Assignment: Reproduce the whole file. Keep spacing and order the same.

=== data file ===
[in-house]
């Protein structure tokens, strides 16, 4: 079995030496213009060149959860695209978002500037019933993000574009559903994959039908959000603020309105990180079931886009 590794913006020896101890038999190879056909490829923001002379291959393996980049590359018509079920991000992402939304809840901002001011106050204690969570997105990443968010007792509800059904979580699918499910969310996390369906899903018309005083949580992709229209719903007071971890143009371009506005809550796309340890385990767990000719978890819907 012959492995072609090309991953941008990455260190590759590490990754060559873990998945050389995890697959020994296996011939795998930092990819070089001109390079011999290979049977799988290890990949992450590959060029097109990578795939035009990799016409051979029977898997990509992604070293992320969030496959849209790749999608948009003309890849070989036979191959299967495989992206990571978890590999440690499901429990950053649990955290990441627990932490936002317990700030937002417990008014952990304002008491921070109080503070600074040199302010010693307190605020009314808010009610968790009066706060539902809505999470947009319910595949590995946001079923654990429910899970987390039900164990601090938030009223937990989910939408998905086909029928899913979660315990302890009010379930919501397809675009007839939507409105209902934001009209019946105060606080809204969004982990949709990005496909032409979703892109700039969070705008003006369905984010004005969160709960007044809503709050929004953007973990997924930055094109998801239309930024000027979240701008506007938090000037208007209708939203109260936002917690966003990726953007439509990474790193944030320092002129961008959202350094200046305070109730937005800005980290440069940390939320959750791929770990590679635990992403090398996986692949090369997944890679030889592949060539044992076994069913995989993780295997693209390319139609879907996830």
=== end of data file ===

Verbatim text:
[in-house]
């Protein structure tokens, strides 16, 4: 079995030496213009060149959860695209978002500037019933993000574009559903994959039908959000603020309105990180079931886009 590794913006020896101890038999190879056909490829923001002379291959393996980049590359018509079920991000992402939304809840901002001011106050204690969570997105990443968010007792509800059904979580699918499910969310996390369906899903018309005083949580992709229209719903007071971890143009371009506005809550796309340890385990767990000719978890819907 012959492995072609090309991953941008990455260190590759590490990754060559873990998945050389995890697959020994296996011939795998930092990819070089001109390079011999290979049977799988290890990949992450590959060029097109990578795939035009990799016409051979029977898997990509992604070293992320969030496959849209790749999608948009003309890849070989036979191959299967495989992206990571978890590999440690499901429990950053649990955290990441627990932490936002317990700030937002417990008014952990304002008491921070109080503070600074040199302010010693307190605020009314808010009610968790009066706060539902809505999470947009319910595949590995946001079923654990429910899970987390039900164990601090938030009223937990989910939408998905086909029928899913979660315990302890009010379930919501397809675009007839939507409105209902934001009209019946105060606080809204969004982990949709990005496909032409979703892109700039969070705008003006369905984010004005969160709960007044809503709050929004953007973990997924930055094109998801239309930024000027979240701008506007938090000037208007209708939203109260936002917690966003990726953007439509990474790193944030320092002129961008959202350094200046305070109730937005800005980290440069940390939320959750791929770990590679635990992403090398996986692949090369997944890679030889592949060539044992076994069913995989993780295997693209390319139609879907996830």